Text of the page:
How Much Electricity Does Your Home Really Use?

Thinking about cutting back on electricity bills? Here are some ways you can calculate how much your home really uses!


Photo: Heathered Nest

Electricity usage is as much a financial issue as an environmental one, and people are always looking to cut down on waste. Whether your motivations are monetary or not, knowing how much electricity your home uses can be the first step in figuring out how to cut back.

Getting a safety inspection or energy audit is one option, but you can determine a little more information on your power consumption yourself before you get professionals involved.

Before we begin, you need to understand the right units for electricity use. Power used in the home is measured in kilowatt-hours, or kWh. Each kWh stands for 1,000W of power used for one hour. It’s the most commonly used unit for consumption.

Check Your Bill

The best and most accurate way to see how much power your house is using is to check your utility bill. Presuming there is no errors in your metering, it should precisely report how much electricity you used during that period. An average American home uses 897 kWh per month, to give you a point of reference.

Check Appliances

Your bill only tells you the total for the entire house. You might want more information to see which appliances or devices are responsible for the highest energy draws. Large appliances often have labels with this information so it’s just a matter of checking on the back to see what you can learn. Smaller devices won’t always be marked though. You can purchase power meters that plug into the wall, and then your device plugs into the meter and it will read exactly how much power that item is drawing.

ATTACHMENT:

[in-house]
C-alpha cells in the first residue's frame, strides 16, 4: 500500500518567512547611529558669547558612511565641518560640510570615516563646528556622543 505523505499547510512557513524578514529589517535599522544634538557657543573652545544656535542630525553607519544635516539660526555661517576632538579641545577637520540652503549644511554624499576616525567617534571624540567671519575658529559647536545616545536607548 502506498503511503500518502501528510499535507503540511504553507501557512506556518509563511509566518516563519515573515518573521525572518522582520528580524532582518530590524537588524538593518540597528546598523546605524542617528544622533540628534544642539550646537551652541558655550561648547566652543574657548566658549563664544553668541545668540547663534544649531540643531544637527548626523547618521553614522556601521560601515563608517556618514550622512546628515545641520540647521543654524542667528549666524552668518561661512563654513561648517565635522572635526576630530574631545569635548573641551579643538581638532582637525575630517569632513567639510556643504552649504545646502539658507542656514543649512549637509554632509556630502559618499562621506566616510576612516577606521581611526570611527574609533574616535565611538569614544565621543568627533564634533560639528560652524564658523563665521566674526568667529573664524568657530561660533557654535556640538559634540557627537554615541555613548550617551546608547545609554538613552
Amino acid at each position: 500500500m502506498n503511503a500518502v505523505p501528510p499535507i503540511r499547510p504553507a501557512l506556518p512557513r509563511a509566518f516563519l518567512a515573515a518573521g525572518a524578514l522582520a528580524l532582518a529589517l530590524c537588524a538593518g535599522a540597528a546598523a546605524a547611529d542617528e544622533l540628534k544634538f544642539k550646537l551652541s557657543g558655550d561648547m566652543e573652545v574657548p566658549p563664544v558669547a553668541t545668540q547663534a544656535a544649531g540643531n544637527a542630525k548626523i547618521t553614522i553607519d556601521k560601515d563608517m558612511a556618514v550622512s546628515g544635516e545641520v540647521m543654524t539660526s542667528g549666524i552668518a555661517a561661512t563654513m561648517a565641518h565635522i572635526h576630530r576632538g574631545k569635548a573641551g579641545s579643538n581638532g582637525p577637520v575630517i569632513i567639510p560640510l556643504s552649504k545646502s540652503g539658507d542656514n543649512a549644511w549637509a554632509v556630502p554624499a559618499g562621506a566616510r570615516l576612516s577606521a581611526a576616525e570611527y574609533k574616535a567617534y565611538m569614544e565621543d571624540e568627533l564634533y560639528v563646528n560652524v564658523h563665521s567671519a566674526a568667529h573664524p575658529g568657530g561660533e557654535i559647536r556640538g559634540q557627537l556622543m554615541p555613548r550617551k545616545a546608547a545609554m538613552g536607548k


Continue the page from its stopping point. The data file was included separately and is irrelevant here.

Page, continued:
How to Reduce Usage

So now that you’ve figured out more details on how much electricity your house uses, what about some tips on bringing that down. If you have any major appliances that are older, they may be drawing a lot more power than a more up-to-date version would, and it may actually be a smart financial move to invest in a new appliance to create long term savings. Refrigerators, washing machines, driers and dishwashers all have energy ratings so you can compare models as you shop for a more efficient model.

Another trick is to turn off items like computers and televisions when they are not in use. And by turn off, we mean to actually cut the power from the outlet (a power bar with on/off switch works well). Larger devices like today’s big screen TVs continue to draw a small amount of power even when they are turned off. It’s known as a phantom load. If a television is going to be unused all day, it makes sense to cut the power completely at the plug instead. Any small appliances with clocks or remote controls are the same. Phone chargers that are left plugged into the wall but not connected to your phone also consumer a small amount of power.

And of course, all the classic tried-and-true tips about turning off lights when nobody is in the room and only running the dishwasher or washing machine when full are still worth following too.

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